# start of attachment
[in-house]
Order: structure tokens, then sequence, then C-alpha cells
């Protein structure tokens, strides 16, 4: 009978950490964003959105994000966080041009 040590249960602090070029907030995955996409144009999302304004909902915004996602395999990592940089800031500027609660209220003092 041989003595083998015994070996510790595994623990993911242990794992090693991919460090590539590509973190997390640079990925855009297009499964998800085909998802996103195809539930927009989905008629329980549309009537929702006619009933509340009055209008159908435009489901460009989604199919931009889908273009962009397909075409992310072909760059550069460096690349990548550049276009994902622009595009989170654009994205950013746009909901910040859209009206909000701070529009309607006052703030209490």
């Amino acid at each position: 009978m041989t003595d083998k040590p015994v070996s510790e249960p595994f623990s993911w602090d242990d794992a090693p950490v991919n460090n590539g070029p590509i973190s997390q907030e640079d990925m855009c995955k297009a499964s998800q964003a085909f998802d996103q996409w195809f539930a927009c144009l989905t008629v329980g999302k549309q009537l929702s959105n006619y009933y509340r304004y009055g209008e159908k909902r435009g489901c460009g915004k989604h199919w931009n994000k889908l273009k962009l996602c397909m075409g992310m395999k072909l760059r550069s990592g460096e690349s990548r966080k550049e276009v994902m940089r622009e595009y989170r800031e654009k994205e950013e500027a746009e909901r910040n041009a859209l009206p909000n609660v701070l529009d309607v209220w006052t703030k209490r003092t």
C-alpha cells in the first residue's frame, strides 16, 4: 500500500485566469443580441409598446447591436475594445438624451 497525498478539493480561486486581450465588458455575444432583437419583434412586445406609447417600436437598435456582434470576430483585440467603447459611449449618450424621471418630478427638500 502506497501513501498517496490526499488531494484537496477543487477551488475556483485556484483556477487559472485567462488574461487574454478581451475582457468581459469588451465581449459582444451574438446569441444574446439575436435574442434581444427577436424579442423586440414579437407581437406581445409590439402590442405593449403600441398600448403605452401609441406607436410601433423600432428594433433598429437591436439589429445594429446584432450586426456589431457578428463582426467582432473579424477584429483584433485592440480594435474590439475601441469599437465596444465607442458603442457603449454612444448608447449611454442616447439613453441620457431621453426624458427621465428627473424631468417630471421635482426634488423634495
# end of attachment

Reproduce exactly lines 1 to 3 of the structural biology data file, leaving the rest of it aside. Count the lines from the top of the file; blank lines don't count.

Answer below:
[in-house]
Order: structure tokens, then sequence, then C-alpha cells
């Protein structure tokens, strides 16, 4: 009978950490964003959105994000966080041009 040590249960602090070029907030995955996409144009999302304004909902915004996602395999990592940089800031500027609660209220003092 041989003595083998015994070996510790595994623990993911242990794992090693991919460090590539590509973190997390640079990925855009297009499964998800085909998802996103195809539930927009989905008629329980549309009537929702006619009933509340009055209008159908435009489901460009989604199919931009889908273009962009397909075409992310072909760059550069460096690349990548550049276009994902622009595009989170654009994205950013746009909901910040859209009206909000701070529009309607006052703030209490």